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The Voice of the DBA

Steve Jones is the editor of SQLServerCentral.com and visits a wide variety of data related topics in his daily editorial. Steve has spent years working as a DBA and general purpose Windows administrator, primarily working with SQL Server since it was ported from Sybase in 1990. You can follow Steve on Twitter at twitter.com/way0utwest

Temp tables and scope

create table MyTable (id int)
go
Create Table #Test (id int)
go
create proc MyProc
@id int
as
insert MyTable select @id
insert #test select @id
return
go
exec MyProc 2
go
select * from #test
go
drop table MyTable
drop procedure MyProc


I saw a question recently about temp tables and when I was answering it, I learned something. With this code:

create table MyTable (ID int)
go
create proc MyProc
@id int
as
create table #test (id int)
insert MyTable select @id
insert #test select @id
return
go
exec MyProc 2
go
select * from #test
go
drop table MyTable
drop procedure MyProc

Do you expect the SELECT to return anything? Will the temp table be in scope? It's an interesting question, and I would hope most of you would know the answer if you're coding in T-SQL. What about this code?

Does the SELECT return data? The answer to the first is "no" and the second "yes". The reason is scope. While a local temp table (single #) is visible to your entire session, which means multiple statements, it isn't always in scope.

I had to think back to basic computer science and stacks as to how this works. In the first set of code, the variables and temp table that are used in the procedure are created and put on the stack of data while the procedure is being executed. That means that as long as the procedure is being executed, those items can be accessed.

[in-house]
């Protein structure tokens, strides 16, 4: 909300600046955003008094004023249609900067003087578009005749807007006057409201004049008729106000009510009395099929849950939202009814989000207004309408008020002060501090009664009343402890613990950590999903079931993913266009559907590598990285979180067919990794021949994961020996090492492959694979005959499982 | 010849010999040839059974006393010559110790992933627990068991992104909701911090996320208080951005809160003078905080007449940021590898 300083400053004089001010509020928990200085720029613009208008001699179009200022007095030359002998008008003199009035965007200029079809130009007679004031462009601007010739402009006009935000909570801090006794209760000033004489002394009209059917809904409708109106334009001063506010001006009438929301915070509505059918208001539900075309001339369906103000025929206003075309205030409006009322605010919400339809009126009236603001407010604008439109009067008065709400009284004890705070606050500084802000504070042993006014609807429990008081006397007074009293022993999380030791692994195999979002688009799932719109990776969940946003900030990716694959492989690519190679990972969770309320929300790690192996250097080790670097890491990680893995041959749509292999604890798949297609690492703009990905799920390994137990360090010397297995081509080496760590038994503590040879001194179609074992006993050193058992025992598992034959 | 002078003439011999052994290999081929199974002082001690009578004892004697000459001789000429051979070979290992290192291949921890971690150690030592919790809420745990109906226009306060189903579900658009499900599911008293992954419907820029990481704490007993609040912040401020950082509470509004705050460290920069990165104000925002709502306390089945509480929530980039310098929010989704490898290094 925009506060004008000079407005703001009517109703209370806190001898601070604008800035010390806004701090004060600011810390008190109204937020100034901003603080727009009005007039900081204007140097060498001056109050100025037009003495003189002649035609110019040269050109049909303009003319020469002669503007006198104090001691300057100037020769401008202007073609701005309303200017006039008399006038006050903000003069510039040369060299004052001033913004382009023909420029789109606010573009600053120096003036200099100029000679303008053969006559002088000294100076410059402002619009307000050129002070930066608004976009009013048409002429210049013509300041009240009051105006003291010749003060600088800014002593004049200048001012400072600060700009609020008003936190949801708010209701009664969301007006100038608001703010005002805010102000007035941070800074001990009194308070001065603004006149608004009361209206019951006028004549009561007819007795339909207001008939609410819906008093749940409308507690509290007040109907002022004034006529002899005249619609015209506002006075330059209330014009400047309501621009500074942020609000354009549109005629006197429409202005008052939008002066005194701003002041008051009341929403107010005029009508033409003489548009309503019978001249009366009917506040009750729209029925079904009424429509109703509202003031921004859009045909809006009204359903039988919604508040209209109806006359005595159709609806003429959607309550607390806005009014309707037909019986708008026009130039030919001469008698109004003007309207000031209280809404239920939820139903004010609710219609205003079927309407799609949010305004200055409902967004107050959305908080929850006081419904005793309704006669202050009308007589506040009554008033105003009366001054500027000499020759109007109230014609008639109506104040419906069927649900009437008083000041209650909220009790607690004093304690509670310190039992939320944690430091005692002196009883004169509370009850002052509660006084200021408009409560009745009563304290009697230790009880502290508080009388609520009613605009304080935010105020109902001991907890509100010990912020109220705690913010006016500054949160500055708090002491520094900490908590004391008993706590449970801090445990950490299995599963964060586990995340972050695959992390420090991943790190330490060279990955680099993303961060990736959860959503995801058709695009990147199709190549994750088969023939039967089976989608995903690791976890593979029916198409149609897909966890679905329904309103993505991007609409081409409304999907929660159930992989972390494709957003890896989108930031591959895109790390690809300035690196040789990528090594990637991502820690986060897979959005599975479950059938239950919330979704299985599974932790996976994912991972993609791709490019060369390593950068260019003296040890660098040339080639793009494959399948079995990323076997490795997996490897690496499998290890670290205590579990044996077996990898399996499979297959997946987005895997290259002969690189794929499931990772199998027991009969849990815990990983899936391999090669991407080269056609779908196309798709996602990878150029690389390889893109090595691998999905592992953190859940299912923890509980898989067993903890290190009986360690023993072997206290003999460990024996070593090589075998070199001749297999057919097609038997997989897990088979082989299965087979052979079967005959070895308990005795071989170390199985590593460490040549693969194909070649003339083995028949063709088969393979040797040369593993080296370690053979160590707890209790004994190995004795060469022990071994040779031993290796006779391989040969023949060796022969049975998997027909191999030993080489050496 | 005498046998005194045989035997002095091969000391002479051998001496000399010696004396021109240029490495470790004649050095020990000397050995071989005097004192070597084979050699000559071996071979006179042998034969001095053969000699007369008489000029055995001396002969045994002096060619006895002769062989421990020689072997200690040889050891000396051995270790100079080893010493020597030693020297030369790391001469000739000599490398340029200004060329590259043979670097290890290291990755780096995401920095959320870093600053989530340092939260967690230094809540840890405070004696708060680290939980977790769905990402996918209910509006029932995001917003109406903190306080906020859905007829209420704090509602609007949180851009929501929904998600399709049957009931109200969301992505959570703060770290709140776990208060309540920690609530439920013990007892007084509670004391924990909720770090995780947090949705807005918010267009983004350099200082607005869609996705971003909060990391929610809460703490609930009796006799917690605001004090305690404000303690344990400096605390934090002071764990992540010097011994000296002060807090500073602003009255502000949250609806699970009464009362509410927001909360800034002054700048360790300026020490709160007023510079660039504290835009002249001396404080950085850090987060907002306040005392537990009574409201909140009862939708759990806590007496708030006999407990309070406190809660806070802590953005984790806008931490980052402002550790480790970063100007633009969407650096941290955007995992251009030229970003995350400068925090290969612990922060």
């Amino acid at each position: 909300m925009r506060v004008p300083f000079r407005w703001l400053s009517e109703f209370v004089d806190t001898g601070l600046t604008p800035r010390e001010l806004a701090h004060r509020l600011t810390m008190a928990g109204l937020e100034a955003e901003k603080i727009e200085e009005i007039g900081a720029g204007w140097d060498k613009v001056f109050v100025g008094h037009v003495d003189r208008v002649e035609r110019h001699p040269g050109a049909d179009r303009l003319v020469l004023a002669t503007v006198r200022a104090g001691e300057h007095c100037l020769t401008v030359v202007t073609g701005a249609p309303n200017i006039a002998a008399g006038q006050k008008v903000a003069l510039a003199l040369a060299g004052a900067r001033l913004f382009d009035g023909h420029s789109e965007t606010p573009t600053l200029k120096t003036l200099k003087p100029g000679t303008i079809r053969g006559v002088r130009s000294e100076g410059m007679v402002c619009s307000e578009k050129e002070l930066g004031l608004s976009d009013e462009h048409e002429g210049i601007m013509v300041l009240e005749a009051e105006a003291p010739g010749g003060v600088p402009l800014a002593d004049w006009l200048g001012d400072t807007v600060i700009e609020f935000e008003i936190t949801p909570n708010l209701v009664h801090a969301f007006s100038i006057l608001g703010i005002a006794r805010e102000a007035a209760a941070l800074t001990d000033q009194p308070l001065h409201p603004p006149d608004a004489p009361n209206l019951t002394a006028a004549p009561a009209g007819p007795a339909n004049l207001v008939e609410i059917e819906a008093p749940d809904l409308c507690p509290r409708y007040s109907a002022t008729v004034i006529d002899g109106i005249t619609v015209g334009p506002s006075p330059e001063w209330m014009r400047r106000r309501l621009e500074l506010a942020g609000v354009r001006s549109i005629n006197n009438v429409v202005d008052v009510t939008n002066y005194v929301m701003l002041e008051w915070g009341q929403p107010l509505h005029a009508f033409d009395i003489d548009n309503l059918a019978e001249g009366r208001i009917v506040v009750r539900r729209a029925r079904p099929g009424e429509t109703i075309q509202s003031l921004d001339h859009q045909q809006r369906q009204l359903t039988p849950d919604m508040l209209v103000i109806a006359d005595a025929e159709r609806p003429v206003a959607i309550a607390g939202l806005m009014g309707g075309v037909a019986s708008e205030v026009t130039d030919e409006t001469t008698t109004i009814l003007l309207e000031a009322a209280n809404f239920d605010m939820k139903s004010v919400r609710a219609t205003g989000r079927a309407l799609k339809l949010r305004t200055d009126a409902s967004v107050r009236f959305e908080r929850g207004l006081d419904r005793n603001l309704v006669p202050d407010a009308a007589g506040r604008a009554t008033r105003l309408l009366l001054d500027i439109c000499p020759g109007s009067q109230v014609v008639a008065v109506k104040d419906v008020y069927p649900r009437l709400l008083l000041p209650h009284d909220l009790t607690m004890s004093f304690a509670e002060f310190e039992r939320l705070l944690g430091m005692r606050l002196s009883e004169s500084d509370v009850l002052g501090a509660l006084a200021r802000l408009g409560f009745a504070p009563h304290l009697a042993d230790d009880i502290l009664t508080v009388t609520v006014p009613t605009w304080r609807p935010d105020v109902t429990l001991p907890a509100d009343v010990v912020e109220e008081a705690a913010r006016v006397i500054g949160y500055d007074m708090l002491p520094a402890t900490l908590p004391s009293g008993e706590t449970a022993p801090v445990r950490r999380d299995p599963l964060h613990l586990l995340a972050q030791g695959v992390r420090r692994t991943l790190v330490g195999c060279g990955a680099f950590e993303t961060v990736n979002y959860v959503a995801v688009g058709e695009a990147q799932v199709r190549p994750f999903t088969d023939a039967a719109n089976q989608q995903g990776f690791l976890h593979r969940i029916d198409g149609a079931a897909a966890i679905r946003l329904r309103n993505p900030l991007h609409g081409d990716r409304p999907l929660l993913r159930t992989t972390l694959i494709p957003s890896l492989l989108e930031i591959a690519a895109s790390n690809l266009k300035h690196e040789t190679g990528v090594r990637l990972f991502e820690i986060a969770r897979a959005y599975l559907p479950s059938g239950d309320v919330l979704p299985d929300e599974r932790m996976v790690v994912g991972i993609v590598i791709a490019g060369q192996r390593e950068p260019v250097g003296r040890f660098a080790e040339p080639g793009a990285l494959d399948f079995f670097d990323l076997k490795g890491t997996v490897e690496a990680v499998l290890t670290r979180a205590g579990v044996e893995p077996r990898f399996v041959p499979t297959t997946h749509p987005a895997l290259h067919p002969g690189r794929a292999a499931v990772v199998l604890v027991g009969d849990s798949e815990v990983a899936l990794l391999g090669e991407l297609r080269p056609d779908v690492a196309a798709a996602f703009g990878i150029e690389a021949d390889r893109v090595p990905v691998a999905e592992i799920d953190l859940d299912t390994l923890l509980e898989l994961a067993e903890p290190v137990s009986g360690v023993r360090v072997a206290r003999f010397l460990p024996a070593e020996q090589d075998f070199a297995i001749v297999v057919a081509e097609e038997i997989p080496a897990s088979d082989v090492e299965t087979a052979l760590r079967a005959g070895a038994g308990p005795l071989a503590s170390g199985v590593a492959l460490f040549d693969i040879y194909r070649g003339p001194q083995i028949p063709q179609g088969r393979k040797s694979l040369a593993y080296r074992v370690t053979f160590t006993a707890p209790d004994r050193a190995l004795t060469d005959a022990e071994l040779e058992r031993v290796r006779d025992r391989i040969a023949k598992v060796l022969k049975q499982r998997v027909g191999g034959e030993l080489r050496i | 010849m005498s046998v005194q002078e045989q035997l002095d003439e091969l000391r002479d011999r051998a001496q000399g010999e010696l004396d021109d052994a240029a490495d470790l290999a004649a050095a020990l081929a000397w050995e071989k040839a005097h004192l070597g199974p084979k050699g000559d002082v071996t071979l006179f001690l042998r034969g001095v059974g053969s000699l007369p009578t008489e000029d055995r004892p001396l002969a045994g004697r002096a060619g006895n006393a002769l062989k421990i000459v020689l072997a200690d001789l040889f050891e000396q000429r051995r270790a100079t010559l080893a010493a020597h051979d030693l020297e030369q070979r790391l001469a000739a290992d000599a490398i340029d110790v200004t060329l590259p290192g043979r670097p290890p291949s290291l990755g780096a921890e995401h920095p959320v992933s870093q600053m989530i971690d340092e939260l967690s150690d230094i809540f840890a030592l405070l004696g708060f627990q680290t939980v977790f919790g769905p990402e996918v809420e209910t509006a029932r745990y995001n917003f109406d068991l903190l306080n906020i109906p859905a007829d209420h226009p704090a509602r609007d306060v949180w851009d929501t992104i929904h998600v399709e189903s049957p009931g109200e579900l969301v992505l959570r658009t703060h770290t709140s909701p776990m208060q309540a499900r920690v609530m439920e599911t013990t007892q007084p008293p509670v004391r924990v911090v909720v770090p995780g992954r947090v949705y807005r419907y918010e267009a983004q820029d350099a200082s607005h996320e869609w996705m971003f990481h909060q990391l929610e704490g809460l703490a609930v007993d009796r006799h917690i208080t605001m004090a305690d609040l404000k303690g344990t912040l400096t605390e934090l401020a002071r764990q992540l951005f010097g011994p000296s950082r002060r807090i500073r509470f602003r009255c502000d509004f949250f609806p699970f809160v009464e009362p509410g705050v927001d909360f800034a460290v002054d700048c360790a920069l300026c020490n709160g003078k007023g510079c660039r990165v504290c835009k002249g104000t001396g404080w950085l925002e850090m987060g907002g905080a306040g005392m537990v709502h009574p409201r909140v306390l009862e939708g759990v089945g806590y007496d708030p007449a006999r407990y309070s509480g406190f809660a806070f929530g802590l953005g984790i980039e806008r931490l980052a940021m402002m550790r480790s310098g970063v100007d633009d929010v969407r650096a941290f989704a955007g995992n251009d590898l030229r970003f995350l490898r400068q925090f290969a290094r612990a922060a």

Once the procedure ends, they are popped of the stack and discarded. So that the "select * from #test" returns an error.

In the second set of code, the temp table is put on the stack when it's created. When the procedure is executed, it gets more values on the stack for it's variable, but the temp table is still on the stack. When the procedure ends, @id is lost, but the temp table remains.

The values aren't really placed on the memory stack locations. Rather their references are, with the temp table living in tempdb (or memory) and the variable in memory as well. The stack used for tracking scope is lots of complicated, I'm sure, than what we dealt with in basic Pascal and C back in high school or college, but the theory remains the same.

You have to know your scoping rules when programming, or you might easily get into trouble and spend a lot of time debugging things that should be simple to understand.

Comments

Posted by David McKinney on 5 October 2009

Hi Steve,

It is an interesting subject.

But there are a couple of things about your example that leave me confused.

1) MyTable - what's it for?

2) Have you got your code sections in the wrong order?

For me, the first returns data, while the second returns an error.

That aside, I recently discovered what you're referring to above (thanks to a SSC article).  I've found it's a usable and useful method to get round the question of how to pass a table as a parameter i.e. you don't have to.  You just build the table in the calling proc and fill it etc. in the sub-proc.

It's not 100% pretty, but it can be very useful for building (more or less) modular code.

All the best,

David.

Posted by Steve Jones on 5 October 2009

The code might be in the wrong order. LiveWriter looks like it uploaded something funny.

MyTable was just in contrast to the temp table. I was using it to test the returns there as opposed to a temp table. I think I'm missing a few SELECTs, so I'll edit this.

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